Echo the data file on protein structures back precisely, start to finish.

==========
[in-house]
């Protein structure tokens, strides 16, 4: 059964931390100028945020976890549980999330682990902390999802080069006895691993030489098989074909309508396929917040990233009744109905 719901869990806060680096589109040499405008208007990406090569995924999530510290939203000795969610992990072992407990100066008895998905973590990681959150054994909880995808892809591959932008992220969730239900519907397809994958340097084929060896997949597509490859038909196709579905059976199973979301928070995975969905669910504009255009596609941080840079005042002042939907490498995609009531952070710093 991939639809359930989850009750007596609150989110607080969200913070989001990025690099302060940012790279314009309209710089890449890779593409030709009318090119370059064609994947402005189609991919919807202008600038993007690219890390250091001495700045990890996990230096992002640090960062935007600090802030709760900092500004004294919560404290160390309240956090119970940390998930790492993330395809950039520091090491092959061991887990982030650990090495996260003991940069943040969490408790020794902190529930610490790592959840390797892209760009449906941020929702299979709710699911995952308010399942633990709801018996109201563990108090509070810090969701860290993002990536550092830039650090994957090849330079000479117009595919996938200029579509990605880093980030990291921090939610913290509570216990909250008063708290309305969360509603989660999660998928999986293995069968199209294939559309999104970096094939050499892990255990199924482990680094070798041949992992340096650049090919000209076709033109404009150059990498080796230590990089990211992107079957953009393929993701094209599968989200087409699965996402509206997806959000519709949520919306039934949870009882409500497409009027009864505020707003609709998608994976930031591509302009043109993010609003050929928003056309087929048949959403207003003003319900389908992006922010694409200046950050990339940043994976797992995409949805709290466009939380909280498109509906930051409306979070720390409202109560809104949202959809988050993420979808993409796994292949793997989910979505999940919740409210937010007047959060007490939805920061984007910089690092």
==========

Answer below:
[in-house]
């Protein structure tokens, strides 16, 4: 059964931390100028945020976890549980999330682990902390999802080069006895691993030489098989074909309508396929917040990233009744109905 719901869990806060680096589109040499405008208007990406090569995924999530510290939203000795969610992990072992407990100066008895998905973590990681959150054994909880995808892809591959932008992220969730239900519907397809994958340097084929060896997949597509490859038909196709579905059976199973979301928070995975969905669910504009255009596609941080840079005042002042939907490498995609009531952070710093 991939639809359930989850009750007596609150989110607080969200913070989001990025690099302060940012790279314009309209710089890449890779593409030709009318090119370059064609994947402005189609991919919807202008600038993007690219890390250091001495700045990890996990230096992002640090960062935007600090802030709760900092500004004294919560404290160390309240956090119970940390998930790492993330395809950039520091090491092959061991887990982030650990090495996260003991940069943040969490408790020794902190529930610490790592959840390797892209760009449906941020929702299979709710699911995952308010399942633990709801018996109201563990108090509070810090969701860290993002990536550092830039650090994957090849330079000479117009595919996938200029579509990605880093980030990291921090939610913290509570216990909250008063708290309305969360509603989660999660998928999986293995069968199209294939559309999104970096094939050499892990255990199924482990680094070798041949992992340096650049090919000209076709033109404009150059990498080796230590990089990211992107079957953009393929993701094209599968989200087409699965996402509206997806959000519709949520919306039934949870009882409500497409009027009864505020707003609709998608994976930031591509302009043109993010609003050929928003056309087929048949959403207003003003319900389908992006922010694409200046950050990339940043994976797992995409949805709290466009939380909280498109509906930051409306979070720390409202109560809104949202959809988050993420979808993409796994292949793997989910979505999940919740409210937010007047959060007490939805920061984007910089690092």